Praying With Understanding in Worship Services (Thurs. August 4)

The word of the day is “understanding.”  Some equate the mystical with the esoteric.  They believe that the more incomprehensible the utterance, the more sacred the speech is.  This claim is like the boast of those who “spoke in tongues” in the congregation at Corinth.  These troublemakers who could utter strange sounds boasted that they had superior spiritual knowledge.  Their speech may have been ecstatic, but it had no message that could be communicated to others.

In response to this bragging, in today’s reading of 1 Corinthians 14:6-9, the apostle minimizes the importance of unintelligible speech.  The ecstasy of those who boasted about being carried away into a higher mystical state, did not do anyone else any good he said.  Instead, he recommended praying with “understanding” (v. 5) so that all would be edified.

Praying with the Understanding of the Mind

Paul’s rule was that all that is said and done in the church must be understood.  The word that The Orthodox Study Bible translates as “understanding” here is the Greek term for “mind.,”   the  faculty of reasoning and knowing (Strong’s #3563, 173).  Thus, the term refers to the mind’s comprehension.  It especially denotes the mind’s ability to grasp the will and ways of God.  Accordingly,  Paul says that the “mind”  should not be despised.  Accordingly he proclaims, “I will pray with the spirit and I will pray with understanding” (1 Cor. 14:15).  Thus, the apostle teaches that spirit and understanding, as well as soul and mind, are not opposed to each other.

To Respond to the Word Hearers Must Understand It

Yet, the latter is greater than the former.  The truth of God cannot be communicated except through the mind’s understanding.  This is true whether revelation, knowledge, or proclamation expresses the message (vs. 6).  If the hearers of the divine truth are to respond to the proclamation of the Word of God, they must first comprehend it. Therefore, Paul rules that everything said in the church must be plain so that it will speak to others, edify them, and build them up in their spirit” (vs. 12).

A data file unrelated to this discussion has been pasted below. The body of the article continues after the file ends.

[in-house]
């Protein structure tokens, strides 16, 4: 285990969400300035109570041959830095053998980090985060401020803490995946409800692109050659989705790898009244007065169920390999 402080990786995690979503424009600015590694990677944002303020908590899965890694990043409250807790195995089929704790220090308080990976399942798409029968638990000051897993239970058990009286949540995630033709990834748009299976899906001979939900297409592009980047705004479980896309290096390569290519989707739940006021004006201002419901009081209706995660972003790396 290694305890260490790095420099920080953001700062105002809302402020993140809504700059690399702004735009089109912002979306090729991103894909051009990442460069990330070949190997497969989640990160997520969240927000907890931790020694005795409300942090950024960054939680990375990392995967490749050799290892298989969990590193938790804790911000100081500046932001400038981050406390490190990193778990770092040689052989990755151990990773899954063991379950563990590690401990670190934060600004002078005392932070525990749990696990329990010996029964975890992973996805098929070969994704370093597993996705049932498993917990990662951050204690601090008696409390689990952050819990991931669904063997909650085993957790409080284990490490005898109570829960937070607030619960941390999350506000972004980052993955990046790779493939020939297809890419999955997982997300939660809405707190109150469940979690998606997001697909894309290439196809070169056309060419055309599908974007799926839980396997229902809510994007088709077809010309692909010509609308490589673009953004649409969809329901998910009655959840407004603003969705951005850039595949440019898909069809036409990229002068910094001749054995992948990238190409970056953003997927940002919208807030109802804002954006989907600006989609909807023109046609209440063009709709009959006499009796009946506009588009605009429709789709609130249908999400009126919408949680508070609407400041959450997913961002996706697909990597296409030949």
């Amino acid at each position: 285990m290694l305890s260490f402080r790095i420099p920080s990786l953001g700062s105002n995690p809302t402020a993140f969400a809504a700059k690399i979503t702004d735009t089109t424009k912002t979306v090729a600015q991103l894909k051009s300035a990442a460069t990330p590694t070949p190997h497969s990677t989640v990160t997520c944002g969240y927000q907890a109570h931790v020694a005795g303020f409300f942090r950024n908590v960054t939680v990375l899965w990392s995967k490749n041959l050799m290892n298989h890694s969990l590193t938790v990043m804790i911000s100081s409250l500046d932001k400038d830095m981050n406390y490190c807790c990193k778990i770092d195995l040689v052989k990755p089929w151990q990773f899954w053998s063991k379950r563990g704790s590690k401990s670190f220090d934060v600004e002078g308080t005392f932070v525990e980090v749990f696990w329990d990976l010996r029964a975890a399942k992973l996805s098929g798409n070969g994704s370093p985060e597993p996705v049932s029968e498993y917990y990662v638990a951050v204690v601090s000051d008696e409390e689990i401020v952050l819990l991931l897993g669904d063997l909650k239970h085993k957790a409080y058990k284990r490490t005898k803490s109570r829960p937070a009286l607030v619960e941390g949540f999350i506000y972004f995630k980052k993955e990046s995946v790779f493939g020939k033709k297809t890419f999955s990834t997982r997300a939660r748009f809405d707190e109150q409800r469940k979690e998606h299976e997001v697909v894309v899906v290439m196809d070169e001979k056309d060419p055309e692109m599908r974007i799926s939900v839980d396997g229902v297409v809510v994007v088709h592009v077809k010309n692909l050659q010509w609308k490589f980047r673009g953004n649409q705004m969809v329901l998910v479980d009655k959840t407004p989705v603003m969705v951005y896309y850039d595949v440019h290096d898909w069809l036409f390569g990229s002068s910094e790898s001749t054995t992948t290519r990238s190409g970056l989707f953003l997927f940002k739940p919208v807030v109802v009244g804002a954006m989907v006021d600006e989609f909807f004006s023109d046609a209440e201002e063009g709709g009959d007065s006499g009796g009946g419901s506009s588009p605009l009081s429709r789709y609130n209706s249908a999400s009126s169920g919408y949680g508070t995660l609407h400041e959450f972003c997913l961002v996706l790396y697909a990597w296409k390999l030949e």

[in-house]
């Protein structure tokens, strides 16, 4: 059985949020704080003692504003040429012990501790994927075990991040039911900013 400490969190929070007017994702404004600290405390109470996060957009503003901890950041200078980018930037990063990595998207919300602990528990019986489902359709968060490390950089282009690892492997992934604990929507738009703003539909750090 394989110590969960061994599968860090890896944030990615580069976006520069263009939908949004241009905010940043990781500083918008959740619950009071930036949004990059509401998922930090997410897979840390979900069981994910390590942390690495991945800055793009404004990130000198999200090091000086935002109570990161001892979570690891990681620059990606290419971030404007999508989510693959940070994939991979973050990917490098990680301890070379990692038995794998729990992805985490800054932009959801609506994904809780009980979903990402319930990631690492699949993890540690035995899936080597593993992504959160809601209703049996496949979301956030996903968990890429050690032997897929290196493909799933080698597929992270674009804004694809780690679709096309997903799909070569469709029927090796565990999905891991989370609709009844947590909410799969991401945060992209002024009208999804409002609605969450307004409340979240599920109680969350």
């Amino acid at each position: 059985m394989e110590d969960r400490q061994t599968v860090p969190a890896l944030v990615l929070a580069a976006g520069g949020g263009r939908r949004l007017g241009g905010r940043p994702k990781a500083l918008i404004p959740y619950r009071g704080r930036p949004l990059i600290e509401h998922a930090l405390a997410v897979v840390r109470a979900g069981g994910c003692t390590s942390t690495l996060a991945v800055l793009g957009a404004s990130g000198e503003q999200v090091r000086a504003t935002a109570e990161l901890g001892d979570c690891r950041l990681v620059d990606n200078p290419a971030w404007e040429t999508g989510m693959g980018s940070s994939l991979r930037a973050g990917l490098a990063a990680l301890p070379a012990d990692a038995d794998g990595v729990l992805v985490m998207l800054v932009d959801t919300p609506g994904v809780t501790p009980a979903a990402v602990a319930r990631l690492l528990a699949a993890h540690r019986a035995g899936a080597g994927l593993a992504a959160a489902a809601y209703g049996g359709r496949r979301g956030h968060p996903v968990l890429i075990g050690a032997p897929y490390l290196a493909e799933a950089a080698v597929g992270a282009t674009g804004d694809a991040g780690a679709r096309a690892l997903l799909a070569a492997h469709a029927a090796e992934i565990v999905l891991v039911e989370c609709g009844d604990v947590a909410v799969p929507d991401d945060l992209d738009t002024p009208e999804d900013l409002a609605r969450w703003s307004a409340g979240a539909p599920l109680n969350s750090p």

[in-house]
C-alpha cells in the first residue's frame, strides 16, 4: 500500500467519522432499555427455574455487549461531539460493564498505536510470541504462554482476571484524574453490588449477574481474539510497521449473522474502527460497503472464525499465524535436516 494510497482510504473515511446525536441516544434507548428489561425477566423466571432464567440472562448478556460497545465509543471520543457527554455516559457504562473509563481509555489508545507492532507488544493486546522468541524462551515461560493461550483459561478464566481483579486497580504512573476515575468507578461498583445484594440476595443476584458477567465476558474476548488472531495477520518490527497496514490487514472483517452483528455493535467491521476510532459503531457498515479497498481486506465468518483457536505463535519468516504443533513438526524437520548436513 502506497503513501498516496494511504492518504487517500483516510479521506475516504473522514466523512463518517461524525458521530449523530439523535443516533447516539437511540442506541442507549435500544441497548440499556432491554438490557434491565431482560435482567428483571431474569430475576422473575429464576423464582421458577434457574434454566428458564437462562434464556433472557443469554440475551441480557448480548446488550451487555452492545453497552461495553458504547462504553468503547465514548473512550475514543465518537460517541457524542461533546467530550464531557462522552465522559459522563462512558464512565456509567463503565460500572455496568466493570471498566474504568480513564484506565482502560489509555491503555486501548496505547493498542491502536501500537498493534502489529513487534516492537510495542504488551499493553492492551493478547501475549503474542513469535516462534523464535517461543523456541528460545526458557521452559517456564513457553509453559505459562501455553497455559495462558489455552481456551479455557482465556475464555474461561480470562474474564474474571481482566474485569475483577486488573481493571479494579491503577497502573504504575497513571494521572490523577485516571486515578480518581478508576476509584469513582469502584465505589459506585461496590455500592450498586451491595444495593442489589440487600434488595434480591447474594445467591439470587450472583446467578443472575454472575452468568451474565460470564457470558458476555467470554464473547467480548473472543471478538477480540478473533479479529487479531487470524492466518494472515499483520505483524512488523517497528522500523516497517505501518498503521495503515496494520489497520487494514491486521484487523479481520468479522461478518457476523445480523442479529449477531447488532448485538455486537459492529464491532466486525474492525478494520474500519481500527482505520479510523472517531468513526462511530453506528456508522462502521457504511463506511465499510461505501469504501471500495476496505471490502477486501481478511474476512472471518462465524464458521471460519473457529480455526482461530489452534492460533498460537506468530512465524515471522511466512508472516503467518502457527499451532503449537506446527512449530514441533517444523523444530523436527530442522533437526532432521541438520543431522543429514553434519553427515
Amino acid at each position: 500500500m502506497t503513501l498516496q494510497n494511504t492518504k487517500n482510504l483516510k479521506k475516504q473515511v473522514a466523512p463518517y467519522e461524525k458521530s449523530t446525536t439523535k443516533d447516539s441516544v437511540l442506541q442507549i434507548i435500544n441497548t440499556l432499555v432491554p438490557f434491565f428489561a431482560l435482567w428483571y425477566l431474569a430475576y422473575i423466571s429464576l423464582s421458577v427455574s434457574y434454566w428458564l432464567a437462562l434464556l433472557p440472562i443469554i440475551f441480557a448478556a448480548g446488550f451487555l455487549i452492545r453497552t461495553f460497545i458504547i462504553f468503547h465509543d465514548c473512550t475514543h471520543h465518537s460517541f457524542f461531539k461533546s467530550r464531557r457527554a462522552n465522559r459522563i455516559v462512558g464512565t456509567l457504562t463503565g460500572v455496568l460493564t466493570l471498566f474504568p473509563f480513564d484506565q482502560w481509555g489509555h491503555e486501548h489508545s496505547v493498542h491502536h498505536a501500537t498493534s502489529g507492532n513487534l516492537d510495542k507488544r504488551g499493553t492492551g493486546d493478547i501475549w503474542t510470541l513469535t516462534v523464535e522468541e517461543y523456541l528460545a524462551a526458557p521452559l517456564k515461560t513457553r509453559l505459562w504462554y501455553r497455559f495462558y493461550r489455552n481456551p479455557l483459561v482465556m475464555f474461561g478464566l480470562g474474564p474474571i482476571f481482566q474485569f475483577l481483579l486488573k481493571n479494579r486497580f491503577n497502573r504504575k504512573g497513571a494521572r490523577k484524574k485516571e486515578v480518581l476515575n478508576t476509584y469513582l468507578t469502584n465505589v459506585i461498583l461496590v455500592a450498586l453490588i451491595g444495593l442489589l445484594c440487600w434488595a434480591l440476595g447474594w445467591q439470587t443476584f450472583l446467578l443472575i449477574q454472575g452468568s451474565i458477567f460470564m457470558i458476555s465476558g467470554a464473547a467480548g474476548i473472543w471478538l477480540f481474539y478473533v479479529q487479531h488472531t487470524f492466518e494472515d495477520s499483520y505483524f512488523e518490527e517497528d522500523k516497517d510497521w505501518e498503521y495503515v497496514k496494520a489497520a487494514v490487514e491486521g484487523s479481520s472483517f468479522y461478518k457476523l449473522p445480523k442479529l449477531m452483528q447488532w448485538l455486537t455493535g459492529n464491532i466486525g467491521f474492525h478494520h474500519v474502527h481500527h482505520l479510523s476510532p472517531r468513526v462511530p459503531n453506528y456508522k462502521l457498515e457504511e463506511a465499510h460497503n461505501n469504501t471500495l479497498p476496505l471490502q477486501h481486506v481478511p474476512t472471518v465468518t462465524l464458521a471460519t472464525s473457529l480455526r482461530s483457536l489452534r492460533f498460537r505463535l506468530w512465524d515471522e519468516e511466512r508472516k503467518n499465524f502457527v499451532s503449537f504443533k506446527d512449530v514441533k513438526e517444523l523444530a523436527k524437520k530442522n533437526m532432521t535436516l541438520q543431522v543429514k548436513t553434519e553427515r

Finally, the underscore his teaching,, Paul writes that he has more ability to “speak in tongues” than everyone in his flock.  Yet, he declares, “In the church, I would rather speak five words with my understanding, that I may teach others also, than ten thousand words in a tongue” (OSB 1 Cor. 14:19).  St. John Chrysostom explains, “For the one hath but display only; the other, great utility: this being what he everywhere seeks, I mean the common profit” (NfPf1:12, 212).  He adds that he does not “speak in tongues” for his own “vain-glory” but that he might “render the hearers better” (NfPf1:12, 212).

Once again, our reading urges a change in our focus and aspirations.  Before he has taught that all we do should be for the benefit of others.  No we instructs that all we say should be for the good of others, especially our fellow members of the Body of Christ.

For Reflection

In “Speaking in Tongues: An Orthodox Perspective, the Greek Orthodox Archdiocese website teaches: “Many Christian writers, certainly the mystics, wrote about states of ecstasy during praise and worship, of seeing visions of God’s heavenly kingdom, of what they perceived eternal life with Christ to be, of how the Holy Spirit spoke to them and through them, to others.  But theirs was always understood, intelligible, comprehensible communication.  Perhaps they could not describe in earthly and material frames of reference, what they saw and experienced, but they were conscious and fully aware of what was happening.  They were not in some state of senselessness.  Even the monks on Mount Athos, who experience divine communication and have reached a plateau of holiness, do not speak in tongues.  They speak in words that are intelligible and utter clear words in hymn and praise of God and His truth” (2005).

Works Cited

  1. “Speaking in Tongues: An Orthodox Perspective.” Greek Orthodox Archdiocese of America.


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